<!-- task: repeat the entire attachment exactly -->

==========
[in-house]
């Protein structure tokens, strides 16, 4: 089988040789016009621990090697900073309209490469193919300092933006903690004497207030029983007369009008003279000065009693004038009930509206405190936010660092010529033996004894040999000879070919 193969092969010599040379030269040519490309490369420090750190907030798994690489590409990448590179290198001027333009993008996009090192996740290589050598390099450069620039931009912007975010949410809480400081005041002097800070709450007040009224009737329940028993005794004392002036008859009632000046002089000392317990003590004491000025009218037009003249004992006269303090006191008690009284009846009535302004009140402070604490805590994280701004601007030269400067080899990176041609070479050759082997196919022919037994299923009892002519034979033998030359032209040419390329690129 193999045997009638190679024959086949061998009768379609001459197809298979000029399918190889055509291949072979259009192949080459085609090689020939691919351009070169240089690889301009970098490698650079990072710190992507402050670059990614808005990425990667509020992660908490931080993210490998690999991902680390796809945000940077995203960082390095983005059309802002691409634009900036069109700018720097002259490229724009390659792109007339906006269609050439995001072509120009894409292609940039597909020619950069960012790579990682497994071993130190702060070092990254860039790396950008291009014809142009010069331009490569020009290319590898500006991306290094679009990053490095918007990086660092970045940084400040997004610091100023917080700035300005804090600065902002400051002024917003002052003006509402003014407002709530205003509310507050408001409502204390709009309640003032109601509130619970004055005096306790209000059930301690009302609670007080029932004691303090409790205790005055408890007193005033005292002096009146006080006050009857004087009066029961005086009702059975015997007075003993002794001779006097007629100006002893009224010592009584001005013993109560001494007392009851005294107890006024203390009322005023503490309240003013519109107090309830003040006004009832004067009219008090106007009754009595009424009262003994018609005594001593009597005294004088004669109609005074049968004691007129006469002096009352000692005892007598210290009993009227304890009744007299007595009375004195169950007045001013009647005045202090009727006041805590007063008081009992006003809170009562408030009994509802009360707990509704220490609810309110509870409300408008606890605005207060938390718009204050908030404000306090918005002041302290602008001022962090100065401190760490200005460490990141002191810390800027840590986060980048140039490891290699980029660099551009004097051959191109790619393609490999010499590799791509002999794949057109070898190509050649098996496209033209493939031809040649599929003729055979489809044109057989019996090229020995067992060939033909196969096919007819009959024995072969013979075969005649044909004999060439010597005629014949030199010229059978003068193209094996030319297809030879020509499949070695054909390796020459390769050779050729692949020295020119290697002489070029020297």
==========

[in-house]
């Protein structure tokens, strides 16, 4: 089988040789016009621990090697900073309209490469193919300092933006903690004497207030029983007369009008003279000065009693004038009930509206405190936010660092010529033996004894040999000879070919 193969092969010599040379030269040519490309490369420090750190907030798994690489590409990448590179290198001027333009993008996009090192996740290589050598390099450069620039931009912007975010949410809480400081005041002097800070709450007040009224009737329940028993005794004392002036008859009632000046002089000392317990003590004491000025009218037009003249004992006269303090006191008690009284009846009535302004009140402070604490805590994280701004601007030269400067080899990176041609070479050759082997196919022919037994299923009892002519034979033998030359032209040419390329690129 193999045997009638190679024959086949061998009768379609001459197809298979000029399918190889055509291949072979259009192949080459085609090689020939691919351009070169240089690889301009970098490698650079990072710190992507402050670059990614808005990425990667509020992660908490931080993210490998690999991902680390796809945000940077995203960082390095983005059309802002691409634009900036069109700018720097002259490229724009390659792109007339906006269609050439995001072509120009894409292609940039597909020619950069960012790579990682497994071993130190702060070092990254860039790396950008291009014809142009010069331009490569020009290319590898500006991306290094679009990053490095918007990086660092970045940084400040997004610091100023917080700035300005804090600065902002400051002024917003002052003006509402003014407002709530205003509310507050408001409502204390709009309640003032109601509130619970004055005096306790209000059930301690009302609670007080029932004691303090409790205790005055408890007193005033005292002096009146006080006050009857004087009066029961005086009702059975015997007075003993002794001779006097007629100006002893009224010592009584001005013993109560001494007392009851005294107890006024203390009322005023503490309240003013519109107090309830003040006004009832004067009219008090106007009754009595009424009262003994018609005594001593009597005294004088004669109609005074049968004691007129006469002096009352000692005892007598210290009993009227304890009744007299007595009375004195169950007045001013009647005045202090009727006041805590007063008081009992006003809170009562408030009994509802009360707990509704220490609810309110509870409300408008606890605005207060938390718009204050908030404000306090918005002041302290602008001022962090100065401190760490200005460490990141002191810390800027840590986060980048140039490891290699980029660099551009004097051959191109790619393609490999010499590799791509002999794949057109070898190509050649098996496209033209493939031809040649599929003729055979489809044109057989019996090229020995067992060939033909196969096919007819009959024995072969013979075969005649044909004999060439010597005629014949030199010229059978003068193209094996030319297809030879020509499949070695054909390796020459390769050779050729692949020295020119290697002489070029020297």